- Step 4: Create an Action Plan. Identify actions that the congregation can do relatively easily and with little or no expense. Typically, there are savings opportunities available.
- Step 5: Implement the Action Plan. Implement the energy efficiency plan you developed and communicate the expected benefits and outcomes to the other members of your congregation. Don’t overlook the skilled and professional time and talent in your own congregation. Additionally, consider the valuable contribution your youth group can make in implementing the plan.
- Step 6: Evaluate Progress. After the planned work has been completed, ensure that your congregation will sustain improvements in property operation and maintenance practices, maintaining any new equipment and systems at peak performance and tracking your energy and dollar savings.
One of the more common Creation Care suggestions is adding solar panels to the roof or on site at a school or parish. Where it makes sense, solar installations are an ideal way to promote renewable energy. It will be important to build a solid business case for this type of renewable energy effort. The Archdiocese of Chicago has negotiated a multi-year power supply contract with all parishes and schools in the archdiocese and negotiates all legal contracts and power agreements for the archdiocese. While this could be a barrier, this does not preclude the possibility of an independent location switching to renewable energy, but it can make the business case a little more challenging.
There are several factors to be taken into consideration in determining if solar is a good fit for your parish or school and whether it is likely to break even financially or generate a cost savings. A good starting point is to begin with a discussion with your parish pastor and Business Manager. If the outcome is positive from that discussion, we recommend contacting the Archdiocese Energy and Sustainability Associate, David Singler. Success in meeting minimum business case requirements is more likely if David can identify interested parishes in advance and negotiate a cluster of parish solar development initiatives with a single developer. David can assist you helping to build the business case, negotiating the contract, and helping add to your credibility in recommending the project as being financially advantageous (or at least breakeven) for your parish or school. Email David Singler at [email protected].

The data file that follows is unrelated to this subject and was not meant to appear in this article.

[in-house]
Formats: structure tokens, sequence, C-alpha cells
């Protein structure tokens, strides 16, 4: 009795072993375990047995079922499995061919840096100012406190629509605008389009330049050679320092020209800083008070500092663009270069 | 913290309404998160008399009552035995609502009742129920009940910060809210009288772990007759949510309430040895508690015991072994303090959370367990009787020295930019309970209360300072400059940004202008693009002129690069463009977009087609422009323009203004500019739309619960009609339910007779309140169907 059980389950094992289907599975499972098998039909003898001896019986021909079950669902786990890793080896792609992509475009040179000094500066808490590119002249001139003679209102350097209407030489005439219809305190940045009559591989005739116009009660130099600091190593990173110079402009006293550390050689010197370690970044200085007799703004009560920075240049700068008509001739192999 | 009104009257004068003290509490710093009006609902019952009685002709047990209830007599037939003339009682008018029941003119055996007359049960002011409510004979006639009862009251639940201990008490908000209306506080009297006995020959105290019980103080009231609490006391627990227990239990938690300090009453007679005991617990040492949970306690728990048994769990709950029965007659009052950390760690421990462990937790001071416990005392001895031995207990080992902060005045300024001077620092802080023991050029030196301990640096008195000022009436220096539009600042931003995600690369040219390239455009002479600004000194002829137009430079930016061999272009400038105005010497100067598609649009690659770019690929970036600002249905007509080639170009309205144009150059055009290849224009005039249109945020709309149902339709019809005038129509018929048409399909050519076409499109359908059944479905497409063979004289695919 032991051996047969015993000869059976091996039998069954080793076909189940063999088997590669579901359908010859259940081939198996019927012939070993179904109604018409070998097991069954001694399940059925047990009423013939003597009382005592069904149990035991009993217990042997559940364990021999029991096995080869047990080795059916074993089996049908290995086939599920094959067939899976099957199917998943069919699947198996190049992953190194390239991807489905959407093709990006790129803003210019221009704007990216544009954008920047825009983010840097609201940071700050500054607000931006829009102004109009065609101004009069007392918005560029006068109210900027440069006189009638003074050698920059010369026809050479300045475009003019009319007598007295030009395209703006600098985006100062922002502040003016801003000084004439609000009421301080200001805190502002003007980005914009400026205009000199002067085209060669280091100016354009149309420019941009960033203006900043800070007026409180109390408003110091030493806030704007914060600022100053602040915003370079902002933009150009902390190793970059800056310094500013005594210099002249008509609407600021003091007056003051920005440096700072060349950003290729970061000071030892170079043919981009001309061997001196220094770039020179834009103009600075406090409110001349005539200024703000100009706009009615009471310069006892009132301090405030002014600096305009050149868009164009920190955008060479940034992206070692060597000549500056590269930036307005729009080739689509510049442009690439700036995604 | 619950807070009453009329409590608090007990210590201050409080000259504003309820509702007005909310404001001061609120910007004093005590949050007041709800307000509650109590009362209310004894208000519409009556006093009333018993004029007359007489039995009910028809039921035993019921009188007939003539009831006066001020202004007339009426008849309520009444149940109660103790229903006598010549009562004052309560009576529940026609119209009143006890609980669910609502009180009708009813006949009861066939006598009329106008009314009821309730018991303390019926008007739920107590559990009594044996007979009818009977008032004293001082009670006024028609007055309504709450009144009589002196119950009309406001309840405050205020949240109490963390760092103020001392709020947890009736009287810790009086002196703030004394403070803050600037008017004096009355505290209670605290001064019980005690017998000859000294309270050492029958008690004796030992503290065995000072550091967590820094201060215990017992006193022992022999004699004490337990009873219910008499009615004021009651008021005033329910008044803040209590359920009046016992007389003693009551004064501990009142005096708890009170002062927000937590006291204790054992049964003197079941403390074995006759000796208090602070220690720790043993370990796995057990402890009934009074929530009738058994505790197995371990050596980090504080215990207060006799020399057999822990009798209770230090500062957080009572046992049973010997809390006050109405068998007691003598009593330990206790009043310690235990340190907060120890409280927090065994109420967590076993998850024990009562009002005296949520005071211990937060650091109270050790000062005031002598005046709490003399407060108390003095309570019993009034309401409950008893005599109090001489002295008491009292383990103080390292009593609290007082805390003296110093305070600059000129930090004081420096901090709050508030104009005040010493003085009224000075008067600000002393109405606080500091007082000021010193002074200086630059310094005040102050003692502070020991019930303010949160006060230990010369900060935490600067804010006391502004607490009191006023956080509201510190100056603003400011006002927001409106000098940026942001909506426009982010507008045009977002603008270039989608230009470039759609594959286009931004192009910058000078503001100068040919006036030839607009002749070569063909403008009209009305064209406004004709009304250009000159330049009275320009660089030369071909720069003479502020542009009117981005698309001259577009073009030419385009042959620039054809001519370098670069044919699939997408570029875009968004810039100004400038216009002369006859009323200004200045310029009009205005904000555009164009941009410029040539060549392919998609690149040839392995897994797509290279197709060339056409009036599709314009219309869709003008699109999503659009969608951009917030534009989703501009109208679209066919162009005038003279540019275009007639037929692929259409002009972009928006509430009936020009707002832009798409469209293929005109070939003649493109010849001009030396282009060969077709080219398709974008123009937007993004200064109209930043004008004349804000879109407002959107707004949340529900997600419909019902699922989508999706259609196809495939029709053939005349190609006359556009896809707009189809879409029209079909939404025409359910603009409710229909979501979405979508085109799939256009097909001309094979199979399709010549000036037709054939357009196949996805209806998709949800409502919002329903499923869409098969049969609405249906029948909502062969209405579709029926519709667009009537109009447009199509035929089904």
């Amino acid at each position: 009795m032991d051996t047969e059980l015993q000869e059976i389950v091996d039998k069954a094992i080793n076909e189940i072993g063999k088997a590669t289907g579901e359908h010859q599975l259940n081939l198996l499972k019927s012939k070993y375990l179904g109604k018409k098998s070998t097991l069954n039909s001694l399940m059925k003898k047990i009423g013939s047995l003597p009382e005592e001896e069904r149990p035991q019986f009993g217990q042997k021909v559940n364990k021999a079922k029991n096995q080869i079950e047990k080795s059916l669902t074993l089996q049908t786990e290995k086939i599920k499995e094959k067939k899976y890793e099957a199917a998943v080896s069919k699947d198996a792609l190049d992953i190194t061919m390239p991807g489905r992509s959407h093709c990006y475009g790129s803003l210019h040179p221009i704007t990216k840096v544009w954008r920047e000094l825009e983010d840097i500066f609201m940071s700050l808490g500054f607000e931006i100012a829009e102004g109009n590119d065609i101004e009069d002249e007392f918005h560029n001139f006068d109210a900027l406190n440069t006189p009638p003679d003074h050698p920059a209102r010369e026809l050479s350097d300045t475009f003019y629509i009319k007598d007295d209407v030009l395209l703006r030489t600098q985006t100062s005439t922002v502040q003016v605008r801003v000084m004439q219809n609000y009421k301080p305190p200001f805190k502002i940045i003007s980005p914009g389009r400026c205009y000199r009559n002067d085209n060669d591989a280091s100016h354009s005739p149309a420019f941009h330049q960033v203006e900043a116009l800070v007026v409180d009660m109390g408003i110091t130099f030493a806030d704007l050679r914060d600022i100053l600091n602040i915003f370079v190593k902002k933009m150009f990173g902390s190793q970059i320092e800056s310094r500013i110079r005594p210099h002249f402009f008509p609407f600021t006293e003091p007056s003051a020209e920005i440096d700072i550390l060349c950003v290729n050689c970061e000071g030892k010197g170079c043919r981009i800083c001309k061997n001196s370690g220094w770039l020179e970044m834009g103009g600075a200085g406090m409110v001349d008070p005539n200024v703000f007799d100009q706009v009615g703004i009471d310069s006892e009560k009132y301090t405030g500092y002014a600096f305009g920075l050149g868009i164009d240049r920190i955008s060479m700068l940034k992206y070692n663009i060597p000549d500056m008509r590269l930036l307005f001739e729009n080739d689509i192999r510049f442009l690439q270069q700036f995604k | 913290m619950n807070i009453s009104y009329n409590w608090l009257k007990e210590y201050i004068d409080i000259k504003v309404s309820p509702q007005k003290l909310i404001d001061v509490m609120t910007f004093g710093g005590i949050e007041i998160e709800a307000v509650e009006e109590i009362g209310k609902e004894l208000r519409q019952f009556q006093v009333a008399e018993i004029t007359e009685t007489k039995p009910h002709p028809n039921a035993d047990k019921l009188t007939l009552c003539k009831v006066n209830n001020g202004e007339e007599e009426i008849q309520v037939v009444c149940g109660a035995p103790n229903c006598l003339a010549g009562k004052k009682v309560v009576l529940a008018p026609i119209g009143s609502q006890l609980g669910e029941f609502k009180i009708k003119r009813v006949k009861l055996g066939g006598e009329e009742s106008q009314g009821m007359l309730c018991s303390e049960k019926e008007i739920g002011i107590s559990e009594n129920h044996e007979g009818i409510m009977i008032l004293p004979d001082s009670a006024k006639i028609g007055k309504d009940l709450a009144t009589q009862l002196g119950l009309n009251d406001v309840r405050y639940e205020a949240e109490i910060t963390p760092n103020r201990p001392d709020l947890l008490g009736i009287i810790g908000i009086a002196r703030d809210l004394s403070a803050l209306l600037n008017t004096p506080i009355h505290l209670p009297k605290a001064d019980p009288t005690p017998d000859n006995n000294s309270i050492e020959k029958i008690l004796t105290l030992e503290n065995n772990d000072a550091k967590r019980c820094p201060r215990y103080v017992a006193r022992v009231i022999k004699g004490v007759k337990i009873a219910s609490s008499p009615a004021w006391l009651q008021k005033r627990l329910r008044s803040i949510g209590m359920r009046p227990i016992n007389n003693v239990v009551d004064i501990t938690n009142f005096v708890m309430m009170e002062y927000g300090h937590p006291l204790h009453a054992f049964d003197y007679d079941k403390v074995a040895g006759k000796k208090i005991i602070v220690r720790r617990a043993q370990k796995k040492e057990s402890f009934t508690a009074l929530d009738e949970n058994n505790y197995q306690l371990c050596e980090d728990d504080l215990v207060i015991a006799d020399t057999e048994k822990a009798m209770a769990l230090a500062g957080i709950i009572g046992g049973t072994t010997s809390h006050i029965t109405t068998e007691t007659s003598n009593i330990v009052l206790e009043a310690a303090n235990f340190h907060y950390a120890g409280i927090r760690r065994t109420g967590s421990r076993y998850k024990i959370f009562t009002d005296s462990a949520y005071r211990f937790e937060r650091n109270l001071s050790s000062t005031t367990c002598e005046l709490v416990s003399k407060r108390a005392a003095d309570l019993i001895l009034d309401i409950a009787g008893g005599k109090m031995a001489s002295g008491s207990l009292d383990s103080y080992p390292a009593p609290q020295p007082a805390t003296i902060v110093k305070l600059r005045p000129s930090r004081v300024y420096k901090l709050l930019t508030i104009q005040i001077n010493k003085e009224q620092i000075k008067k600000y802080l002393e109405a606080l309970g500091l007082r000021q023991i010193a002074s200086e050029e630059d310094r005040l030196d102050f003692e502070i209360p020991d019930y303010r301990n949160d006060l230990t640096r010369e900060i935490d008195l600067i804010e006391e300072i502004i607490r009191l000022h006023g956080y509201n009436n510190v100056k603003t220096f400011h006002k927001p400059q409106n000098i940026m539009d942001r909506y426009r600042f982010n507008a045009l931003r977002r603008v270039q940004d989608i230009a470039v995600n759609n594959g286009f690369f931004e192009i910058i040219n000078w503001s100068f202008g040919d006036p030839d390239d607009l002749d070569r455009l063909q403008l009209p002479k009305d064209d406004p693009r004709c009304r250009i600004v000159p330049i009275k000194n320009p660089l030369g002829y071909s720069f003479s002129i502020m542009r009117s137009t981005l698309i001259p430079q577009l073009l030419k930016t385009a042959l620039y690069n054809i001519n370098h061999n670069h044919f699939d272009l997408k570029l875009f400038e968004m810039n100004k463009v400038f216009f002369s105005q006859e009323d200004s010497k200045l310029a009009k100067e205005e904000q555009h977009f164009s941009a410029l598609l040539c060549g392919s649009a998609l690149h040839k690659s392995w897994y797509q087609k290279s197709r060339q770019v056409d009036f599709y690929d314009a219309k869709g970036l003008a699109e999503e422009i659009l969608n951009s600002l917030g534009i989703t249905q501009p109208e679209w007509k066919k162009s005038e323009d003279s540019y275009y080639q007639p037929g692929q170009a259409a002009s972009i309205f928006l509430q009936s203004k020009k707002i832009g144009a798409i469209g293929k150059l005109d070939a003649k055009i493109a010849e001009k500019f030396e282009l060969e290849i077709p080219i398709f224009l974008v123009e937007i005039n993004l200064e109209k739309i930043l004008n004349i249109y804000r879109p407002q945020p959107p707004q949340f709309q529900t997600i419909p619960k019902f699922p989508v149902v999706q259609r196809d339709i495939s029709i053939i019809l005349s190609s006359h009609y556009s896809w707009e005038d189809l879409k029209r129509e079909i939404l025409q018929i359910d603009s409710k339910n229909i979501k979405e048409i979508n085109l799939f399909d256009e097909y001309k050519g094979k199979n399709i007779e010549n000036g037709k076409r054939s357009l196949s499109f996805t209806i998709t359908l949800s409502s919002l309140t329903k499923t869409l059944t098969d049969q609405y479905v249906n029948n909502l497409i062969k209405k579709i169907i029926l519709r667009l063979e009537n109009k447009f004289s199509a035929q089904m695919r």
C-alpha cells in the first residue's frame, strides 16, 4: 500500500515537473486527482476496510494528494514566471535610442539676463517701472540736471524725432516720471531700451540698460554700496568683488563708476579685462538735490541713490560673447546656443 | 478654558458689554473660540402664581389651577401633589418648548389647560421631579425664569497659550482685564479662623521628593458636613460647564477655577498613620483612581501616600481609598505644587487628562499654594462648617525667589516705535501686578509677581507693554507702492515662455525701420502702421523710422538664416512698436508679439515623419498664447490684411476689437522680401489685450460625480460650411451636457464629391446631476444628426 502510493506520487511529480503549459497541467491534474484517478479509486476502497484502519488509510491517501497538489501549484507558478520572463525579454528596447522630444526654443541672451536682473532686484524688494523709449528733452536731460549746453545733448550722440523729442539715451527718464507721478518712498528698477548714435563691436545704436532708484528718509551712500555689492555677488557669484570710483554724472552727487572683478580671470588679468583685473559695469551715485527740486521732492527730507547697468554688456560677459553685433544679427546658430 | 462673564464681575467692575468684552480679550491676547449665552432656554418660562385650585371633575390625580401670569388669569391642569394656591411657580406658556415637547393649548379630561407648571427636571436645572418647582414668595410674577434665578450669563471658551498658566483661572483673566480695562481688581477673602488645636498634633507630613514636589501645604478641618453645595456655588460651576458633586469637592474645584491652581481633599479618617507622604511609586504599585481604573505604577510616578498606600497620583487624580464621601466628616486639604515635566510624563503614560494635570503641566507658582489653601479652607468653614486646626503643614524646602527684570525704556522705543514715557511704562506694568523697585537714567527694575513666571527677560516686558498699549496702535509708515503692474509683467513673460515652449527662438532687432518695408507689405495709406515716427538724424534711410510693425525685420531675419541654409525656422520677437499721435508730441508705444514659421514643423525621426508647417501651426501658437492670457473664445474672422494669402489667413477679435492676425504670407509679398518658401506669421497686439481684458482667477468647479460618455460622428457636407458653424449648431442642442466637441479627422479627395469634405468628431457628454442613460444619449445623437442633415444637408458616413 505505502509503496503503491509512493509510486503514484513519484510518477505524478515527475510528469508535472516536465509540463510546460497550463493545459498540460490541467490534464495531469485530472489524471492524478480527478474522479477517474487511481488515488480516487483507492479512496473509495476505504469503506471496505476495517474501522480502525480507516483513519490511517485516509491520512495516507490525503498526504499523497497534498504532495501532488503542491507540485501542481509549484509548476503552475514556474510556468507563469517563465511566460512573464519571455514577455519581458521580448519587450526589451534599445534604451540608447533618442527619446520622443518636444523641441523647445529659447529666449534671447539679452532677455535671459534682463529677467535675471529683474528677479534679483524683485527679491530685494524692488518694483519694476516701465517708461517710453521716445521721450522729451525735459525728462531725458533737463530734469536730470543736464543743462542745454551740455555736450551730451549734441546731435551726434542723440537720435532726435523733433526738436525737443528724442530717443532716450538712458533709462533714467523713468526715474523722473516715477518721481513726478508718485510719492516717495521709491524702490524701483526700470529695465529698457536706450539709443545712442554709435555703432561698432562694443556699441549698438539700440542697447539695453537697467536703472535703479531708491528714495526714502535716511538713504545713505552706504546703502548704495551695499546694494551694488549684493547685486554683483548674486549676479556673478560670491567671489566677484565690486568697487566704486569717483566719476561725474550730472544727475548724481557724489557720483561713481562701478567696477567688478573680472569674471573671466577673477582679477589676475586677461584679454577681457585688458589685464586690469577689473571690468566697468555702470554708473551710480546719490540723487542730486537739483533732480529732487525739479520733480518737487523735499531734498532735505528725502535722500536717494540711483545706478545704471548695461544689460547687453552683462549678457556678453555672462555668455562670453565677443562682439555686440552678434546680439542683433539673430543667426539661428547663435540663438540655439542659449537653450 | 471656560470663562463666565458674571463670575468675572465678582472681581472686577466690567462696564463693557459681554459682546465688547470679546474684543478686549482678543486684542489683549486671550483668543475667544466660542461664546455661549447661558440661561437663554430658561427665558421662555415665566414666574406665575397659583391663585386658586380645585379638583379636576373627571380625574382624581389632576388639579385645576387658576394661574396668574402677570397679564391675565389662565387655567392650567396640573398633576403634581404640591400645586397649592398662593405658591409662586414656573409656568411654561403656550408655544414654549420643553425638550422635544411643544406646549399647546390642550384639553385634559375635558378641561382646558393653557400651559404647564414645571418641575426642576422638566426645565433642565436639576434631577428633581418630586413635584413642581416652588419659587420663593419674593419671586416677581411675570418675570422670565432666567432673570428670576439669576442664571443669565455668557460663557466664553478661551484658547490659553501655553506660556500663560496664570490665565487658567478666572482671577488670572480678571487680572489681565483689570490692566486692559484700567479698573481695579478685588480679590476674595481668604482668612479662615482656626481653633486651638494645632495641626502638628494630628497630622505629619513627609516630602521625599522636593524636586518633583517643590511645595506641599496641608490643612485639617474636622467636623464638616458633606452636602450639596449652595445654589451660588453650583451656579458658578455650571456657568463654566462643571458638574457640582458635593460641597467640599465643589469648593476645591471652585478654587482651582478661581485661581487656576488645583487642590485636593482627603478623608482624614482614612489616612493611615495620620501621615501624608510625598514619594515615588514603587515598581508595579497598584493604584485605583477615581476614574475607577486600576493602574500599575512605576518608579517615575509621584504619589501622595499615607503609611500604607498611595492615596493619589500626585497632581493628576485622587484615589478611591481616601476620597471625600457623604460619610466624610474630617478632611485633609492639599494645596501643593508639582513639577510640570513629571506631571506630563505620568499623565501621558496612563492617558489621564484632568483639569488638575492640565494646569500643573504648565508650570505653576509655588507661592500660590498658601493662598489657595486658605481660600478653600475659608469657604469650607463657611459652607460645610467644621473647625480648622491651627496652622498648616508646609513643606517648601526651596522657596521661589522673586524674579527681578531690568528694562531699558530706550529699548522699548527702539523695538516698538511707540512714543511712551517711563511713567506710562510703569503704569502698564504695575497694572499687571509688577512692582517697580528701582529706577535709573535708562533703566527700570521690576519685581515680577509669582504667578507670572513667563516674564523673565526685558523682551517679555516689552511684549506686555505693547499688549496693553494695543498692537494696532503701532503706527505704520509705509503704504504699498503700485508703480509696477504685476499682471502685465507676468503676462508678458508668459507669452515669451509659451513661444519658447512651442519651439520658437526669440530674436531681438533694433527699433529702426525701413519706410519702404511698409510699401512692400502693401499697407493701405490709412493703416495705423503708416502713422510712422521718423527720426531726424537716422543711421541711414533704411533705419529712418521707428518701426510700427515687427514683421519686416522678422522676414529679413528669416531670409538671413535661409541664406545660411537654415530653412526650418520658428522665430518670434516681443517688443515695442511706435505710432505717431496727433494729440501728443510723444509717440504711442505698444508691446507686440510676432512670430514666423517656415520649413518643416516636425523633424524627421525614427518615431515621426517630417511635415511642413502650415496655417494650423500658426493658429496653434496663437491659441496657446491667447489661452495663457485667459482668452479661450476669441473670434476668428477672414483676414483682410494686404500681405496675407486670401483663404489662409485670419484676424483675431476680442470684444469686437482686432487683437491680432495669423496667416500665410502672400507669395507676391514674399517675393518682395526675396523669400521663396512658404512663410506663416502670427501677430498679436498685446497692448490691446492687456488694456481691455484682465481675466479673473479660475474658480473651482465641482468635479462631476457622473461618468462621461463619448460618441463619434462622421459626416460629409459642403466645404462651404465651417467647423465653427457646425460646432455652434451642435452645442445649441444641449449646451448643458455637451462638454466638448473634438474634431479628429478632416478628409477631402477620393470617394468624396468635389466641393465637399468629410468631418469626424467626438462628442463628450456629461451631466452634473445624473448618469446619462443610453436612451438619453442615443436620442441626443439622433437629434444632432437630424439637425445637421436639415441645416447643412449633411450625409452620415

In recent years, state legislation has paved the way for Community Solar opportunities. Community Solar may be a good option for parishes who are not ideal candidates for installed solar on their buildings, or who prefer not to install solar panels on their buildings. Community Solar is an arrangement under which many customers “subscribe” to a single third party solar provider who is providing power from a large Photo Voltaic project. By “subscribing” we mean that an entity like a parish would agree to buy a fixed portion of the power generated from the Photo Voltaic array as required to meet their annual electrical needs. In return, the parish would receive a credit on their monthly electric bills for the kwh produced that month by their subscription (called virtual net metering). The subscriber would pay their utility (ComEd) for the difference between the amount of electricity they used and their credit (the net) at the default rate. The subscriber pays the solar provider, at a discounted rate, for all of the energy that their portion of the array produced. If the subscriber portion of the array produced more energy (in a given month) than they used, the utility (ComEd) carries over the excess credit to the following months. Of the three typical components of an electrical bill (Supply, Delivery, Fees & Taxes), these Community Solar arrangements can result in up to a 20% discount on the supply rate.
The discount on the rate paid to the solar provider may vary according to subscriber’s rate classification (single residential, commercial variable, etc.). In most cases, subscribers will save money (on the “supply” portion) of their bills. However, Community Solar is not just about saving money. It is primarily about displacing the use of fossil fuels for production of electricity. For this purpose, Community Solar is mandated and financially assisted by State legislation. But the impact of Community Solar projects can be fully realized only if they are fully subscribed.
Under this arrangement, the utility continues to service the lines of the subscriber. The third-party solar project might be located near the customer or many miles away, but it must be in the same utility service territory as the customer. The solar power from the third-party array is fed into the utility service grid and therefore is not directly used by the subscribers. But by supporting Community Solar, a customer/subscriber is promoting renewable energy in our state and expanding the state’s renewable energy portfolio.
Parishes that want to consider Community Solar are advised to use the following process:
- Begin with a discussion with your parish pastor and Business Manager.
- If the outcome is positive from that discussion, we recommend contacting the Archdiocese Energy and Sustainability Associate, David Singler. Success in meeting minimum business case requirements is more likely if David can identify interested parishes in advance and negotiate a cluster of parish community solar development initiatives with a single third-party provider.
- David could assist you helping to build the business case, negotiating the contract and helping add to your credibility in recommending the project as being financially advantageous (or at least break even) for your parish or school.
- Present the proposal to the Pastor and Business Manager for approval.
- Work with David and the Business Manager to execute the contract. Email David Singler at [email protected].